Barrons weekend summary: positive on HLT, ITT; cautious on BAD.CA
Cover story: Many investors say T's bid for TWX is an admission that its lucrative wireless phone business is under pressure from TMUS and its acquisition of DirecTV hasn't yielded the expected benefits; Tie-ups between DIS/NFLX and Comcast/TMUS are possible, but unlikely anytime soon; The media deal most likely to succeed in the current landscape would be a CBS/VIAB merger.
1) Positive on HLT: In contrast to other hotel chains, Hilton's cheap shares look like an opportunity, since the company is opening hotels in profitable overseas markets and plans to split into three operations;
2) Positive on ITT: Conglomerate sells more pumps and valves to chemical and industrial companies than rival FLS, giving it lower exposure to the oil-and-gas industry, and its brake pad business is strong;
3) Hillary Clinton is widely expected to win the White House, but even if Democrats take the Senate, Republicans will control the House-a divided government scenario that should benefit investors;
4) Cautious on Badger Daylighting: Canadian company's revenue and truck fleet have grown during the past 15 years, but the oil slowdown, growing competition, and concerns about accounting practices should give investors pause.
Tech Trader: While AAPL still dominates the smartphone market, some investors wonder whether its dominance in the tech sector is eroding, while rivals such as AMZN and GOOGL expand into areas such as cars and artificial-intelligence devices.
Trader: Edward Crotty of Davidson Investment Advisors says sector rotation induced by higher rates should to continue as investors move into financials and some cyclical stocks; Positive on LAZ: The small investment bank's "top-tier brand allows it to punch above its weight class"; it faces little risk from proprietary trading while getting about half its profits from asset management; David Trainer of New Constructs says companies with a lot of money overseas, construction firms and their suppliers, and transportation outfits should benefit if Hillary Clinton becomes president.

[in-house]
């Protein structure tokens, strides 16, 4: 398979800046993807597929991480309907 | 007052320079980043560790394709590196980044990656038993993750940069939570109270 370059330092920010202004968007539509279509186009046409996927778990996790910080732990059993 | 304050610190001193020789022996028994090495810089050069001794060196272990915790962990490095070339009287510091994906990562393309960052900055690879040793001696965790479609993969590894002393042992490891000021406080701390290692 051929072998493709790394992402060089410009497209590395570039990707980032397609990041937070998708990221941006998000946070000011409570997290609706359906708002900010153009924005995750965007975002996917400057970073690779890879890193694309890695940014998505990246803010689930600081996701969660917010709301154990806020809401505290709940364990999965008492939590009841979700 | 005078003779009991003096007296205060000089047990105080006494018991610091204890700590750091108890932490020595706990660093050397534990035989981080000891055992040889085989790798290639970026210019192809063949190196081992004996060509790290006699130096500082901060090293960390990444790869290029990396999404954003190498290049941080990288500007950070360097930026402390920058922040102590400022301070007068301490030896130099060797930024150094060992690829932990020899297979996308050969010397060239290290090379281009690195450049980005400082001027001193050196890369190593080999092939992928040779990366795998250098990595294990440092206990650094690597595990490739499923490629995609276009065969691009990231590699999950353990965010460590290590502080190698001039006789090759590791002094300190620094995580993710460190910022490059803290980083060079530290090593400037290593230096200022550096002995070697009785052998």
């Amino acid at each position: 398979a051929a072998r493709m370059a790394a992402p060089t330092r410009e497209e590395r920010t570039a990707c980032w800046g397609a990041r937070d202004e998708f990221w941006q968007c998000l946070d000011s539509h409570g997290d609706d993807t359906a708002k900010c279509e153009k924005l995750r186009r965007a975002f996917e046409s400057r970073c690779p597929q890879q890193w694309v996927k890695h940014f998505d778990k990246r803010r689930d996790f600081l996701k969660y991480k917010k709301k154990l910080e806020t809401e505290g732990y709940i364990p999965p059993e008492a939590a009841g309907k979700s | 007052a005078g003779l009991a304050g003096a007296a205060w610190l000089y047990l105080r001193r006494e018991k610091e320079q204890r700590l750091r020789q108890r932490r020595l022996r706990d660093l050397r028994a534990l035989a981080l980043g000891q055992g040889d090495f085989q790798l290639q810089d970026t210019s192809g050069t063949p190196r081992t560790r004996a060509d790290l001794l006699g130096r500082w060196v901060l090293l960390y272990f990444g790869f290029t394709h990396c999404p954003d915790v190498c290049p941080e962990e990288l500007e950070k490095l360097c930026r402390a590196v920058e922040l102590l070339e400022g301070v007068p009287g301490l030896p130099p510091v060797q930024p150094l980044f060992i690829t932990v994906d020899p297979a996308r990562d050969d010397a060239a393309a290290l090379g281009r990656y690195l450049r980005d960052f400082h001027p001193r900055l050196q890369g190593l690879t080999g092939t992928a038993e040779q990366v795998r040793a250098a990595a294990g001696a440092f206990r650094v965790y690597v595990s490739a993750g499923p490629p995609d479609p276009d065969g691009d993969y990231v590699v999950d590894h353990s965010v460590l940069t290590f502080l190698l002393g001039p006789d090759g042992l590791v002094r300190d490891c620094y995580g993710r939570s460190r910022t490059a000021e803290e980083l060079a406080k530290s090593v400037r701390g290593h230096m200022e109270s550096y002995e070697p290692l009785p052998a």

Interview: Jon Pollock of Elliott Management talks about the firm's activist investing strategies, which have targeted a range of underperforming companies (picks: DVMT, CTXS, ECA, HES, AGN, Samsung Electronics; pans: Long-term bonds in the U.S., Japan, and Europe).
Small Caps: Positive on KRNY: Bank's shares have gained 40% since its so-called thrift conversion, and could rise over the next two years as it expands its commercial operations in real estate and business lending.
Follow-Up: Positive on KEY: The firm's credit quality has improved and it's making progress cutting $400M in yearly costs from the merger with Niagara Financial Group; shares are likely to see more gains.
European Trader: Positive on Compagnie Financiere Richemont: Luxury conglomerate should soon recover from problems including sluggish demand in Asia, volatile currencies, and weakening tourism in Europe-and shares are likely to rise.
Asian Trader: Positive on Great Wall Motor: Investors who have piled into Geely Automobile Holdings should reverse the trade, since Great Wall shares have more room to rise amid strong demand and sales in China.
Emerging Markets: A Donald Trump defeat in the presidential race is probably already priced into Mexican assets, which have gyrated inversely to his perceived election prospects.
Commodities: Supply-side reforms in China may have led to an excessive cut in coal production there, setting off an unexpected rally this year, but prices are unlikely sustain gains.
Streetwise: MS strategist Adam Parker screened for stocks that rank in the top half of the market in terms of quality metrics, trade below 15 times 12-month earnings forecasts, and should see positive growth next year; the list includes JPM, UTX, ETN, CSCO, HON, and JCI.